Focolare leader: an ‘economy of communion’ can help towards the UN’s Millennium Development Goals
The Italian President of the Focolare Movement, Maria Voce, spoke today at the Initiatives of Change conference centre in Caux, above Montreux. She spoke on ‘Economy of Communion: an instrument at the service of humanity on the way towards a united world’ at the conference ‘Trust and Integrity in the Global Economy: Exploring ways to help create a just and equitable global economy’.
Maria Voce, called for a return to ethical values and a culture of giving rather than having and possessing. ‘This deepening of ethics, to be really effective, must be rooted in humanist and Gospel values, or it may be reduced to utilitarianism, tied to the demands of the economy, technological innovations, performance and efficiency,’ she warned. It requires great skills of discernment to separate the positive and the negative elements in globalization, and to see the challenges. ‘Creativity and new thinking and new economic actions will be a key to our future,’ she noted. But there is a globalisation that goes in the direction of God’s loving plan for a united and fraternal human family, the Italian lawyer said. Giving is a culture and an art, she suggested.
Voce spoke about ‘Economy of Communion’ a concept developed by the founder of the Focolare movement, Chiara Lubich, who spoke in Caux in July 2003. The Economy of Communion (EOC) involves entrepreneurs, workers, managers, consumers and financial operators, with the aim of building and showing a human society where, following the example of the first Christian community in Jerusalem, ‘no one among them was in need’. Voce continued, ‘It is simple enough concept, fascinating, extremely efficient – and why not say it – revolutionary.’ Businesses that accept this philosophy share their profits three ways: one part for the poor, for those in need, a second part for training the new men and women trained in sharing and communion, and the final part for reinvestment in the development of the business. It is less conflictual or individualistic, based more on relationships.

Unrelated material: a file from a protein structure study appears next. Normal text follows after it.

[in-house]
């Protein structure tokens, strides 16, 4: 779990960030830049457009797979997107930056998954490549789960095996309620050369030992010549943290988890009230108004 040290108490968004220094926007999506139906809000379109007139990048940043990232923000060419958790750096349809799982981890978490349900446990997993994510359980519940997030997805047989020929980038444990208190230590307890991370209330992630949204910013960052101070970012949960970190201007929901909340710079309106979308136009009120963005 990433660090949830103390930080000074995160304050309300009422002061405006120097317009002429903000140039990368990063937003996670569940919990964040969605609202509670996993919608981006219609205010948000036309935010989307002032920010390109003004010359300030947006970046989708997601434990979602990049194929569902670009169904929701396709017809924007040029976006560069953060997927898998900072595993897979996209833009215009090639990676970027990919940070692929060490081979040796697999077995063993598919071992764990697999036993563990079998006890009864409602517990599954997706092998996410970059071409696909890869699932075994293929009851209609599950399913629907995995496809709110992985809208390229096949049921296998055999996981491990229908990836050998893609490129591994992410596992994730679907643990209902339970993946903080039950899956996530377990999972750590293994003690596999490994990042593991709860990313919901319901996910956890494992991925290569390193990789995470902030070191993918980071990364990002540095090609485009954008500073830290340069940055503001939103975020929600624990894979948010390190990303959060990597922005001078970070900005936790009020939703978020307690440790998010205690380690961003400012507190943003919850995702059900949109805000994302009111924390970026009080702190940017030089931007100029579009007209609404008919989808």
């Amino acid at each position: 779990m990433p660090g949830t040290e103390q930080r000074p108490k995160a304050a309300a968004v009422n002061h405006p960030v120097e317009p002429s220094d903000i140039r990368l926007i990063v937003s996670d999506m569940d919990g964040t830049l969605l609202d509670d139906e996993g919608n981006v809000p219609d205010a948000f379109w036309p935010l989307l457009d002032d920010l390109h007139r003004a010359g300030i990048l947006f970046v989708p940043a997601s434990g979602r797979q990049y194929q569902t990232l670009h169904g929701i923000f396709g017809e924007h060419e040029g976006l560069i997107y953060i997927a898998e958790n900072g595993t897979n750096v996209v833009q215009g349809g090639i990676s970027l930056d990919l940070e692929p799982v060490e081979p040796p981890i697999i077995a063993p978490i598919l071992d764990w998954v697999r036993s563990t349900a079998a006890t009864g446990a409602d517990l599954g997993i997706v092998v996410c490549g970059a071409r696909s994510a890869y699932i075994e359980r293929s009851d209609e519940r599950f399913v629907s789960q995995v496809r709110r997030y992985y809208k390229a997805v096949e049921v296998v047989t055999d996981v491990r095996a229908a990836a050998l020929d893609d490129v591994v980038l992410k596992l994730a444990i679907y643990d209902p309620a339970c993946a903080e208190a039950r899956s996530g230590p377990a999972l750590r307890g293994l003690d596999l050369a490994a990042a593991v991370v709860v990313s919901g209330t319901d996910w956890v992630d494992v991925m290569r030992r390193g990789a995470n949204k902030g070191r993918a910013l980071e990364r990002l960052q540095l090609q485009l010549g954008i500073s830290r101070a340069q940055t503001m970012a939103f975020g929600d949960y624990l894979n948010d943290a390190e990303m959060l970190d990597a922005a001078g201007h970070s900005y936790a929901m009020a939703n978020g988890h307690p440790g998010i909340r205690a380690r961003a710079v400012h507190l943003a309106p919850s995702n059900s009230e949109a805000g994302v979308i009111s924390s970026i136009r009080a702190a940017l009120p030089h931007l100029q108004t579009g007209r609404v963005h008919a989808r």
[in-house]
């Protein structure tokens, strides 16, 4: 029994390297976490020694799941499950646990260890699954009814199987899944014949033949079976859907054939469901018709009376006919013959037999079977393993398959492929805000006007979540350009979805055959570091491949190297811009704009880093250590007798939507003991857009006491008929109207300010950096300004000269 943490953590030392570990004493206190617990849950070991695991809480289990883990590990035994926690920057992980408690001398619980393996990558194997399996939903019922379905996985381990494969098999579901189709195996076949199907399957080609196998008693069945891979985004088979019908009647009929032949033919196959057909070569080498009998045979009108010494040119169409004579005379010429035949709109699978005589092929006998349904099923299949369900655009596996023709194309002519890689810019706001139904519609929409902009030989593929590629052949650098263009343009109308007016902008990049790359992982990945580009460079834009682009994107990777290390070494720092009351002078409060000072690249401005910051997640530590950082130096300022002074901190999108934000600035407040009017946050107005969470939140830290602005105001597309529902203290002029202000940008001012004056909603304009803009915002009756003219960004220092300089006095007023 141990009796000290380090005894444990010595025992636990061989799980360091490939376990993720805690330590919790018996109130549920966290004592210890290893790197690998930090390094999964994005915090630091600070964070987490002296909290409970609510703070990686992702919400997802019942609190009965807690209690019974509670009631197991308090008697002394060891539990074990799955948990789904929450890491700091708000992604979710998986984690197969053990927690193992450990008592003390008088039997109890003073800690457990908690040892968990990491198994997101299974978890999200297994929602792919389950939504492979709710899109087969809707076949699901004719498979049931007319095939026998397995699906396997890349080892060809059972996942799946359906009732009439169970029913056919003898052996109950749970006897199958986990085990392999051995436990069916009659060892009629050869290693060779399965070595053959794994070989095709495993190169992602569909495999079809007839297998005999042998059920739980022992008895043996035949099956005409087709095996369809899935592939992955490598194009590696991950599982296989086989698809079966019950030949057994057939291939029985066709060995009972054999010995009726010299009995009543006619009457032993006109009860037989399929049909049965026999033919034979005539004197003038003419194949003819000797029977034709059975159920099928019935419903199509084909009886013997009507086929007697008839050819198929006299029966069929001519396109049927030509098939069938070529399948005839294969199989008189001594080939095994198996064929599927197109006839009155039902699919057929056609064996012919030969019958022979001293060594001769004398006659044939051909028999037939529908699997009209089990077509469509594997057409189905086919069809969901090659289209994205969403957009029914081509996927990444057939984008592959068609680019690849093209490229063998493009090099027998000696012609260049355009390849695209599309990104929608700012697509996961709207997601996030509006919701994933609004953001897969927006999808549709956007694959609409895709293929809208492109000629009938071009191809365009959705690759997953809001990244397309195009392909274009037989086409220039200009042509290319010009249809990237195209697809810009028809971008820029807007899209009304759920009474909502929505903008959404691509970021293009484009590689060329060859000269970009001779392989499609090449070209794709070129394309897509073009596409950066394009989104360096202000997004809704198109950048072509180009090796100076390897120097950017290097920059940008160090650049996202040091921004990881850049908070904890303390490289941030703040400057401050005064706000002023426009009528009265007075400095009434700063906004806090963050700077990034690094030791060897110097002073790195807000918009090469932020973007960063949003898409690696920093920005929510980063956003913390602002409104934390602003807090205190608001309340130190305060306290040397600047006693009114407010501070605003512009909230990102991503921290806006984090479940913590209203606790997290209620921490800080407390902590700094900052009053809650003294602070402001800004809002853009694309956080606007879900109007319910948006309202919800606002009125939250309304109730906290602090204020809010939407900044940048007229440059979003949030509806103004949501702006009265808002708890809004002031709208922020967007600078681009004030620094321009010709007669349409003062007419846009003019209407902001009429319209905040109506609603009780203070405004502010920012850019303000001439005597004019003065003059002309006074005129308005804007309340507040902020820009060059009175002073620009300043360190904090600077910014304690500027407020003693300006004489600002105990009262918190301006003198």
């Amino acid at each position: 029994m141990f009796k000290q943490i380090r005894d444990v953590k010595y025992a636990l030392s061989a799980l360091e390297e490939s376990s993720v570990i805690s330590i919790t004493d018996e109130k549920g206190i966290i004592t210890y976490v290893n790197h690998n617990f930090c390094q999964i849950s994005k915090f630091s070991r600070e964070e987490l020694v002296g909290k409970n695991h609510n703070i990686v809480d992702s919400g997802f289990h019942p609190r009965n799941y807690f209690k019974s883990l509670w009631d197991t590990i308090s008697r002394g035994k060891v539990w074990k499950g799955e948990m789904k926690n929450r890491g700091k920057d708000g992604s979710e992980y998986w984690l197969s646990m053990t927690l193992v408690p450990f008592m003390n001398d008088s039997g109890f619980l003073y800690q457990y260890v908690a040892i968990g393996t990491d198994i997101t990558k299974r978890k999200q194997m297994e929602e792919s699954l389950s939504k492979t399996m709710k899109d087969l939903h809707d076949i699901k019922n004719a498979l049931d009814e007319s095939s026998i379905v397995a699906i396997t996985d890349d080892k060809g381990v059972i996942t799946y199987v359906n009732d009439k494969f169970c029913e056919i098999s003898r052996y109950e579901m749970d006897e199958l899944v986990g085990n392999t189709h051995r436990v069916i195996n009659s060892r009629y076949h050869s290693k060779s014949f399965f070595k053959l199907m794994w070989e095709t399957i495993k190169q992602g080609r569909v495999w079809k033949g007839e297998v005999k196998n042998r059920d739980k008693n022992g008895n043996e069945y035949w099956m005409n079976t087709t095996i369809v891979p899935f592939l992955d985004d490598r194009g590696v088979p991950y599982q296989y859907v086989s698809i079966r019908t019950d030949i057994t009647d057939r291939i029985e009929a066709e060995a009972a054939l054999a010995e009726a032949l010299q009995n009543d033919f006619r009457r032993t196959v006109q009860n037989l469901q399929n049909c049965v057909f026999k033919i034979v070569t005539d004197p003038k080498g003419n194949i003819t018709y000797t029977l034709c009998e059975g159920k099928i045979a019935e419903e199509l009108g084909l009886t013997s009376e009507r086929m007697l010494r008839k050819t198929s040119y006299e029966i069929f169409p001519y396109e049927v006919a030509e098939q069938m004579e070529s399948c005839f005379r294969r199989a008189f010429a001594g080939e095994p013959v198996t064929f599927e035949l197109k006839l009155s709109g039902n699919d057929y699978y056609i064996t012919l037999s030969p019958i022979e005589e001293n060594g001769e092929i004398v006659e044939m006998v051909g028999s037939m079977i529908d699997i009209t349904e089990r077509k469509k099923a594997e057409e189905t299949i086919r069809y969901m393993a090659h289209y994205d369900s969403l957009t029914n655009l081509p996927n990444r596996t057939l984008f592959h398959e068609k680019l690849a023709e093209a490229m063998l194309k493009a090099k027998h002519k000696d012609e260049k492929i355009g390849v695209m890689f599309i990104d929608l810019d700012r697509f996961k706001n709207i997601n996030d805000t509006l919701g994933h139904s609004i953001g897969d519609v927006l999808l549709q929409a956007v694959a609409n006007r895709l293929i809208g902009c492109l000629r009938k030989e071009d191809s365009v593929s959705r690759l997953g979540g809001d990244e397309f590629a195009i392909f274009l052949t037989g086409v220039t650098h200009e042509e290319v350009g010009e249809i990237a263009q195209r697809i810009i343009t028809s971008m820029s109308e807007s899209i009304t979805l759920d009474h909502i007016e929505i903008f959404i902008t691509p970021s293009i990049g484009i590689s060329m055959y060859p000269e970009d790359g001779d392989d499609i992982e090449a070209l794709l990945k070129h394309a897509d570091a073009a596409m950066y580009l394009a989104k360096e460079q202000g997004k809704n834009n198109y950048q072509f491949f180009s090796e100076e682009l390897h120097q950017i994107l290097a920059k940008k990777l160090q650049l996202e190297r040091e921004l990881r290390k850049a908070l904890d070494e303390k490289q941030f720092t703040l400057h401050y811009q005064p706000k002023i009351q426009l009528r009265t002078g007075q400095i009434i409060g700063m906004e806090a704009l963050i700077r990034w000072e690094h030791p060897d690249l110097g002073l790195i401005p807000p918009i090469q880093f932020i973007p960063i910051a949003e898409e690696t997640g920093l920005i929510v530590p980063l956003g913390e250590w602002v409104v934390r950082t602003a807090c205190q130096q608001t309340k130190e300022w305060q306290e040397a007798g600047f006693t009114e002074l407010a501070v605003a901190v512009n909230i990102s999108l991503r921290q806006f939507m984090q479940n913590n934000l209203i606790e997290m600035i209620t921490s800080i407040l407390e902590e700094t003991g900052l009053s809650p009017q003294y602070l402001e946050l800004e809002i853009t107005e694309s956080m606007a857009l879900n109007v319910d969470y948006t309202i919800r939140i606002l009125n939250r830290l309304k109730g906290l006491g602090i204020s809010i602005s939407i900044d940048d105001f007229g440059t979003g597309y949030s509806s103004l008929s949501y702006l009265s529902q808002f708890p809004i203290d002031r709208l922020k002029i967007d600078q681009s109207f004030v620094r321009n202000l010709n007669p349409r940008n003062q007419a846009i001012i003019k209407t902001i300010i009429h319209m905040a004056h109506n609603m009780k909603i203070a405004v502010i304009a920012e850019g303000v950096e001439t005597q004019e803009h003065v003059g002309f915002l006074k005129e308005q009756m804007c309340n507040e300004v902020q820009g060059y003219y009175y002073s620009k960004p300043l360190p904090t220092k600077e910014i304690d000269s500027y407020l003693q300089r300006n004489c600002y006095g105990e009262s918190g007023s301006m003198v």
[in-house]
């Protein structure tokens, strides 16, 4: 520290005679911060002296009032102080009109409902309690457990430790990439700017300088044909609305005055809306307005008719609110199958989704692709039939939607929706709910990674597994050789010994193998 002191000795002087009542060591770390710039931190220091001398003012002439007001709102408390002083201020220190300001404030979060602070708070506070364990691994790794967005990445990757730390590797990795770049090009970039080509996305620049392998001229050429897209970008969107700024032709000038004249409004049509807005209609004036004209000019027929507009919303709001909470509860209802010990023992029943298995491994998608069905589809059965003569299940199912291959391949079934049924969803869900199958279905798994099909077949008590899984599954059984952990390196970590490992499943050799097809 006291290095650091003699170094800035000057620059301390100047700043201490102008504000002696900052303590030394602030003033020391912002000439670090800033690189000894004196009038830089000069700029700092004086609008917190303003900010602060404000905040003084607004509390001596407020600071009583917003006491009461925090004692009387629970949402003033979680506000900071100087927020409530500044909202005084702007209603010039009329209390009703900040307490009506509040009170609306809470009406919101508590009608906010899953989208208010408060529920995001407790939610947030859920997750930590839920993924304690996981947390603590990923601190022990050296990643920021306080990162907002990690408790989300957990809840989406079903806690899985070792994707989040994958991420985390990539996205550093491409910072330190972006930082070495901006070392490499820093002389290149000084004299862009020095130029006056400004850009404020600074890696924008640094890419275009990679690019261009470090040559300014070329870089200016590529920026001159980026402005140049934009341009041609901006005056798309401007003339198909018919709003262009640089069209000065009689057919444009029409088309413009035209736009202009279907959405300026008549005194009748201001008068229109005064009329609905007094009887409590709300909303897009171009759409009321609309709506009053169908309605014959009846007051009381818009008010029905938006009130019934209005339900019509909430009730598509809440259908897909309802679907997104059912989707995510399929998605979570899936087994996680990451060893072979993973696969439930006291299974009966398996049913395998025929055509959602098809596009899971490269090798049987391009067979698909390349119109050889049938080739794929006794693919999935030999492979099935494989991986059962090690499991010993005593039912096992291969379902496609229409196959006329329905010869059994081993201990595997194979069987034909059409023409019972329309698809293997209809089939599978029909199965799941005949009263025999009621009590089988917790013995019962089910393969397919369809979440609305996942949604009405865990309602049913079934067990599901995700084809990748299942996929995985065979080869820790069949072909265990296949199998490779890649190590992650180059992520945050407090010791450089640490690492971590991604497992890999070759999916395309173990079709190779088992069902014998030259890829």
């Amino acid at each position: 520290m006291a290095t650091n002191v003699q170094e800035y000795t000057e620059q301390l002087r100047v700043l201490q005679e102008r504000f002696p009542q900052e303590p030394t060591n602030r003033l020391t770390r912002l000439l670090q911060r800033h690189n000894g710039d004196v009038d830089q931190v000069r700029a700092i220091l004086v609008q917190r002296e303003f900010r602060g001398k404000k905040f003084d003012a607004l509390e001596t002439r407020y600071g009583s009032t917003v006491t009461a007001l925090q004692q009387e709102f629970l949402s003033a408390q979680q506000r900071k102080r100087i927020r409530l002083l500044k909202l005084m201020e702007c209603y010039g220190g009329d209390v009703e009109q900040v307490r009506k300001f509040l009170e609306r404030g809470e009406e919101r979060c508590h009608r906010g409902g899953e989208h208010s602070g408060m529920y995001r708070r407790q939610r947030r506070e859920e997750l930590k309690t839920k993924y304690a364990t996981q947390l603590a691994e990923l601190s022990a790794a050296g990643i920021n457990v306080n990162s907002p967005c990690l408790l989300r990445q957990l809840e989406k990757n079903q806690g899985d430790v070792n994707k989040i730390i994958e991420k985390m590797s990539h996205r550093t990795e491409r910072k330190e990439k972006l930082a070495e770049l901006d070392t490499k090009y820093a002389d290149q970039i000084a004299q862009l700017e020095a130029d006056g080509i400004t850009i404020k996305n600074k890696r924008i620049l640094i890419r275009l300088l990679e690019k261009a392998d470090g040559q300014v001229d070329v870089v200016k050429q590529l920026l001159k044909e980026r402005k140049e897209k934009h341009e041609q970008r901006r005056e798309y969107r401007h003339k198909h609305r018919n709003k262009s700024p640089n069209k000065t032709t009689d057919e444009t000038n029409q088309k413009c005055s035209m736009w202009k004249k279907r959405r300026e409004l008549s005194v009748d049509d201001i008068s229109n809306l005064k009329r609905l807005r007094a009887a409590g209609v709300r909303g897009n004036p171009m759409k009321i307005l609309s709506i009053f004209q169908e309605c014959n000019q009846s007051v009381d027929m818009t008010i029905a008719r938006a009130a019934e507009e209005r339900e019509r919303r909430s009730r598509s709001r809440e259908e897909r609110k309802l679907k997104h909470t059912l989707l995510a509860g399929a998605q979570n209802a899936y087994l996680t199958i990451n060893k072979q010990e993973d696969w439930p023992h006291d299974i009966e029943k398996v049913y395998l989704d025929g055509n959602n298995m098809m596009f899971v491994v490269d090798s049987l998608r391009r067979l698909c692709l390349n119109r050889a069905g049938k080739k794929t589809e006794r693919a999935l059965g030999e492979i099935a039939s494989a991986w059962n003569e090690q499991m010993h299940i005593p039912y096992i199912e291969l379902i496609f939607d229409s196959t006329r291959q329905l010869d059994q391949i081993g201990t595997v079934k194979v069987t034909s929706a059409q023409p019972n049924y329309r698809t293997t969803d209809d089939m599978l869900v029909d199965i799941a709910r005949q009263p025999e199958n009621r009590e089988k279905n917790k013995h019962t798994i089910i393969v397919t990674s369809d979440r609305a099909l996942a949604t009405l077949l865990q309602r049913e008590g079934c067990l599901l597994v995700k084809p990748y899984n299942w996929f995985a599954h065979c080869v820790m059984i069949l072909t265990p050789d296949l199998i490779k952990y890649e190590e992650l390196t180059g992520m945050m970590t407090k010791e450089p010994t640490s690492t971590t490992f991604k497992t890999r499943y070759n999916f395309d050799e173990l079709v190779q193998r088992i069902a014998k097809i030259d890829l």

Businesses must become communities of people linked together by real relationships, Voce said. Values of cooperation, trust, listening, love for truth, participation can all help produce creativity and innovation, and respect for the dignity of persons. There were now several ‘business parks of such businesses, linked to the Focolare movement, in Brazil, Argentina, the United States, Portugal, Belgium, France and Italy. More than 200 doctoral theses and university papers have been written on this concept, which has given it academic credibility. She related this development to the United Nations’ Millennium Development Goals: the technical means exist to meet them, she concluded, but ‘the world still needs a vital sap, a soul, a coherence of life between plans and practical actions, between definitions and adequate behaviour.’ The economy is called to sit at the high table where important decisions are made, and the Economy of Communion will not to miss this date with history, she concluded.
Jean-Pierre Méan, President of the CAUX-Initiatives of Change Foundation and also of Transparency International, Switzerland, welcomed the many guests from outside the conference coming for this special event. There had been links between the two movements since 1948, he said. CAUX-Initiatives of Change and the Focolare movement share similar goals and can help each other to address the vital issues facing today’s world, he suggested. Lavinia Sommaruga Bodeo, who works for Alliance Sud, a Swiss network of development organisations introduced the guest speaker.
This last of the six weeks of conferences in Caux brings together participants, business professionals, social entrepreneurs, representatives of NGOs and people from the food industry, from every continent, to develop actions directed at creating a fairer economy. The conference season closes on Tuesday 17 August.